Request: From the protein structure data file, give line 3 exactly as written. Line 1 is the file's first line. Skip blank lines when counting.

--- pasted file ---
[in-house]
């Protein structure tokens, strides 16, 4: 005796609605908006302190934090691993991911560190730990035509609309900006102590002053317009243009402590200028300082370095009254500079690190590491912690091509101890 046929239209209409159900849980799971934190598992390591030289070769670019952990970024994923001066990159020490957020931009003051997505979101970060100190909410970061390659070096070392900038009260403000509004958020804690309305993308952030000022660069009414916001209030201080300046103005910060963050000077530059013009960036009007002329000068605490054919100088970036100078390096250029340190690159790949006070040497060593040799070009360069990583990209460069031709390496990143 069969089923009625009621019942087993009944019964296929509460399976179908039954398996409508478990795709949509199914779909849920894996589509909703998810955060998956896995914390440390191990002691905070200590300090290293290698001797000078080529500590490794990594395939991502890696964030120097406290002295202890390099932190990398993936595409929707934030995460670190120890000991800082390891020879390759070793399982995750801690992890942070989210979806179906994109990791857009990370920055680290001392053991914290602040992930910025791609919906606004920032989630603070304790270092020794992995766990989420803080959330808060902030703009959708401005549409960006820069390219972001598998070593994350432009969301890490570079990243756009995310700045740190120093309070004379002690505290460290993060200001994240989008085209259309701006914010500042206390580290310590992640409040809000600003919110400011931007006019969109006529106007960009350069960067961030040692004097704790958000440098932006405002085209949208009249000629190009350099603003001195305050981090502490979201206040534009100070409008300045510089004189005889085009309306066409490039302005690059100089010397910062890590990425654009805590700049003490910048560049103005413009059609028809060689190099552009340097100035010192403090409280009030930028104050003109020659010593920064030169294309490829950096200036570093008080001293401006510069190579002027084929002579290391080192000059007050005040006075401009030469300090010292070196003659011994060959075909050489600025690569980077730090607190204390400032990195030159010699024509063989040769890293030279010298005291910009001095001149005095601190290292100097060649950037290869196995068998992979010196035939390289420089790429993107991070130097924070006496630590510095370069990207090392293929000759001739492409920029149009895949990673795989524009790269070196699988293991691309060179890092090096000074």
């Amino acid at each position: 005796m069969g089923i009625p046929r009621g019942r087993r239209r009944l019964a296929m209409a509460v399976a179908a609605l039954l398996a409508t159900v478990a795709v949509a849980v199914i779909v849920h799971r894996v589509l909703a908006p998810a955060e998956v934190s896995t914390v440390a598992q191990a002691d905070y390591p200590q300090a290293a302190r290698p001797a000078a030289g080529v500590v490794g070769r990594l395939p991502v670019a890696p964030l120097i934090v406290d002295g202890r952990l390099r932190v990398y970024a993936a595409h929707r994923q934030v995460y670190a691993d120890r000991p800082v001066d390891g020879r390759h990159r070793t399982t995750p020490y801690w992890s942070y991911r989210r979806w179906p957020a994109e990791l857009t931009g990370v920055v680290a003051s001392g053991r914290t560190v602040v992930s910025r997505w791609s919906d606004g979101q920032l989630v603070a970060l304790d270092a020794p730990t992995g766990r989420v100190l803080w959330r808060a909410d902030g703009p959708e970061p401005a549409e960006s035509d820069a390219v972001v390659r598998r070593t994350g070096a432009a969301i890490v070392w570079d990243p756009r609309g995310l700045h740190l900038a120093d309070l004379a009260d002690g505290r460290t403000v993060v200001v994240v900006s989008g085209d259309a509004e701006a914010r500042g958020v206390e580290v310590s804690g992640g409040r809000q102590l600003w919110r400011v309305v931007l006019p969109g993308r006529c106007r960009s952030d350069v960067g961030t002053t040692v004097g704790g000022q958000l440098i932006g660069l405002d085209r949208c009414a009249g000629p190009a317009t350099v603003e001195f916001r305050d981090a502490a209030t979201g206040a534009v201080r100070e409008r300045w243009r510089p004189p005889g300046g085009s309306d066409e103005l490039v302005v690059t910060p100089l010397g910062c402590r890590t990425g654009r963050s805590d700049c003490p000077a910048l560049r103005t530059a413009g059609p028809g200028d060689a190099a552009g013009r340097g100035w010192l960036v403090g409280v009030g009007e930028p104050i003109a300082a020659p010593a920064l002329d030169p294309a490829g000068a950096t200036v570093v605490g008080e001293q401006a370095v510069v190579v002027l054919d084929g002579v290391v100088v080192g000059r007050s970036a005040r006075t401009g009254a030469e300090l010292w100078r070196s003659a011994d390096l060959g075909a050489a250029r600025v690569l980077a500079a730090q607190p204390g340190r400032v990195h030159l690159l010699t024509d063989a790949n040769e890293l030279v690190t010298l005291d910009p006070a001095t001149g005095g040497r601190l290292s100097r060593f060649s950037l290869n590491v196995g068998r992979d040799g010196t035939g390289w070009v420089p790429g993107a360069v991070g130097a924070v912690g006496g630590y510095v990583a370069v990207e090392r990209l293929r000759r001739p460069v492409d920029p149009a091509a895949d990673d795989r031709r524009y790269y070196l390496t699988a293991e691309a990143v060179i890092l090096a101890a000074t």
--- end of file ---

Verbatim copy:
């Amino acid at each position: 005796m069969g089923i009625p046929r009621g019942r087993r239209r009944l019964a296929m209409a509460v399976a179908a609605l039954l398996a409508t159900v478990a795709v949509a849980v199914i779909v849920h799971r894996v589509l909703a908006p998810a955060e998956v934190s896995t914390v440390a598992q191990a002691d905070y390591p200590q300090a290293a302190r290698p001797a000078a030289g080529v500590v490794g070769r990594l395939p991502v670019a890696p964030l120097i934090v406290d002295g202890r952990l390099r932190v990398y970024a993936a595409h929707r994923q934030v995460y670190a691993d120890r000991p800082v001066d390891g020879r390759h990159r070793t399982t995750p020490y801690w992890s942070y991911r989210r979806w179906p957020a994109e990791l857009t931009g990370v920055v680290a003051s001392g053991r914290t560190v602040v992930s910025r997505w791609s919906d606004g979101q920032l989630v603070a970060l304790d270092a020794p730990t992995g766990r989420v100190l803080w959330r808060a909410d902030g703009p959708e970061p401005a549409e960006s035509d820069a390219v972001v390659r598998r070593t994350g070096a432009a969301i890490v070392w570079d990243p756009r609309g995310l700045h740190l900038a120093d309070l004379a009260d002690g505290r460290t403000v993060v200001v994240v900006s989008g085209d259309a509004e701006a914010r500042g958020v206390e580290v310590s804690g992640g409040r809000q102590l600003w919110r400011v309305v931007l006019p969109g993308r006529c106007r960009s952030d350069v960067g961030t002053t040692v004097g704790g000022q958000l440098i932006g660069l405002d085209r949208c009414a009249g000629p190009a317009t350099v603003e001195f916001r305050d981090a502490a209030t979201g206040a534009v201080r100070e409008r300045w243009r510089p004189p005889g300046g085009s309306d066409e103005l490039v302005v690059t910060p100089l010397g910062c402590r890590t990425g654009r963050s805590d700049c003490p000077a910048l560049r103005t530059a413009g059609p028809g200028d060689a190099a552009g013009r340097g100035w010192l960036v403090g409280v009030g009007e930028p104050i003109a300082a020659p010593a920064l002329d030169p294309a490829g000068a950096t200036v570093v605490g008080e001293q401006a370095v510069v190579v002027l054919d084929g002579v290391v100088v080192g000059r007050s970036a005040r006075t401009g009254a030469e300090l010292w100078r070196s003659a011994d390096l060959g075909a050489a250029r600025v690569l980077a500079a730090q607190p204390g340190r400032v990195h030159l690159l010699t024509d063989a790949n040769e890293l030279v690190t010298l005291d910009p006070a001095t001149g005095g040497r601190l290292s100097r060593f060649s950037l290869n590491v196995g068998r992979d040799g010196t035939g390289w070009v420089p790429g993107a360069v991070g130097a924070v912690g006496g630590y510095v990583a370069v990207e090392r990209l293929r000759r001739p460069v492409d920029p149009a091509a895949d990673d795989r031709r524009y790269y070196l390496t699988a293991e691309a990143v060179i890092l090096a101890a000074t």